Monday, January 21, 2008

Young Iowans Don't Like the Stink...

"Livestock pollution turns off young Iowans" is the title of an article by Brian Depew from the Jan. 13th edition of the Des Moines Register. I was turned on to this article by Kelli of Sugar Creek Farm. Lately she has be doing some "Ag Speedlinking" with links to lots of interesting articles. In fact if you haven't been over to her blog I encourage you to check it out just so you can keep up on some of the current issues in farming. But, back to this article...

Mr. Depew grew up in Laurens, IA and currently lives in Nebraska where he works for The Center For Rural Affairs. But, in this article he is writing about a recent trip back to the family farm in Iowa. His family farm will soon be within three miles 13 "industrial livestock" buildings and he points to that as one of the reasons that young Iowans are not staying in the state. He recounts some of the recent efforts by the state to keep young Iowans in Iowa (basically people like me) and offers that one of the reasons people around my age and younger are leaving is because they are looking for "places with vibrant natural resources, thriving communities and healthy economies". He contends that they can't find those things in Iowa because our state government has sat by as the Big-Agri Business has entrenched itself in the state. Also, this embracing of the big business agriculture has squeezed out the small farm families.

While I do agree with that last sentence to a point (I'm not sure I want to blame just the government, because I know a lot of people that have benefited from those big farms), I'm not sure if I fully appreciate or agree with his main idea ... that young Iowas have left because confinement agriculture has ruined our natural resources, killed our small towns, and ruined our economy. I have lived my entire life in Iowa and have no desire to live anywhere else, but all my friends that have left have gone to larger cities or suburbs that offered a completely different lifestyle than Iowa. Not a better lifestyle, just different. I will admit that confinement agriculture does do its damage when it gets out of control and never will I support it as the right choice, but I'm also not going to legislate how people farm ... if I want to change the opinions of people I will do it by providing a great alternative (I think I can).

As I mentioned I agree with much of the ideas behind this article, but I'm not sure if I can take the entire message. Besides, since when did Nebraska become so great :) (really just kidding!!!). I do believe that the changing agricultural world has changed the life and economics of our small towns, but it will take more than legislative reform to change this. It will take people opting out of the "big systems" and beginning to buy locally. It will take farmers willing to do things differently and invite the cities out to their farms to experience, shop, and eat. It will take a cultural shift ... and those always take time and effort, not government.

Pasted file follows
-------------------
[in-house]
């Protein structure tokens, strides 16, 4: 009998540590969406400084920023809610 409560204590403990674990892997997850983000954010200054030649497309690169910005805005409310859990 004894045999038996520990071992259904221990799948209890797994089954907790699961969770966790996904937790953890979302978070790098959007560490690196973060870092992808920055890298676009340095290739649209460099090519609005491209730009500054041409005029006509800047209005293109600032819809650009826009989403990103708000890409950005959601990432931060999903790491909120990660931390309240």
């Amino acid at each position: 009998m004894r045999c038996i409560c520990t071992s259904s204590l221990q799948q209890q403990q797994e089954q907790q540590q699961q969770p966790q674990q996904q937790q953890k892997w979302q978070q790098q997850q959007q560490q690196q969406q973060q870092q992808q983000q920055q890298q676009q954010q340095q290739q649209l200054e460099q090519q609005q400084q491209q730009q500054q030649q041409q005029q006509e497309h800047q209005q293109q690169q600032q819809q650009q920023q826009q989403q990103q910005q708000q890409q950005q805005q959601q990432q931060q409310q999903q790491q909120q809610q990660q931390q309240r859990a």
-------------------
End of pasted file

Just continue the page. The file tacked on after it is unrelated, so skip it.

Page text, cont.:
I appreciate what Mr. Depew wrote and I encourage you to click on the link to the article. It is a nice article with a lot to think about and the responses from readers at the bottom of the article bring out a lot of back and forth discussion. I will say that I hope Mr. Depew buys local food and supports the small farmers in his area ... I do believe he has a genuine concern for rural America because of his job so he just might already be buying local.


Yeoman said...

Hmmm, Iowa's situation sort of resembles Wyoming's, it would seem.

Our state government is perpetually worried that Wyoming's young people move out of the state, and are always seeking to attract industry that they think will keep folks here. At the same time, our state has experienced some recent scary population growth, in large part due to yet another oil boom.

And this state is not only rural, but quite "natural" also.

So, what of it, why do people leave?

To start with, people say one thing, but what they do often shows you what they really believe. Our current society is completely materialistic, and there's no denying that young Wyomingites, or Iowans, can get more stuff and have more distractions by moving to the big urban areas.

It won't be a better life, but they don't know that, as in this age of "consumerism" television and the culture have answered Wendell Berry's questions, "What are people for?" with the ansewr "To buy stuff."

The cycle is additionally destructive in that those who do well financially in the cities ultimately tend to relocate in rural areas, but in a destructive, non agricultural, fashion.

Which brings me to my next point. Those who would stay and make their way in a rural world are very often foreclosed from really doing so. Probably 1 in 10 young people who study to work in wildlife fields can get a job in it. Probably more ag econ majors end up in banks than on farms. Buying a ranch or farm is massively expensive, and most won't be able to do it. Of the young men who I know who graduated from high school the past couple of years, and who had a strong interest in agriculture, I'd guess that only one of them will end up on a ranch. One has already given up and opted for the Marine Corps.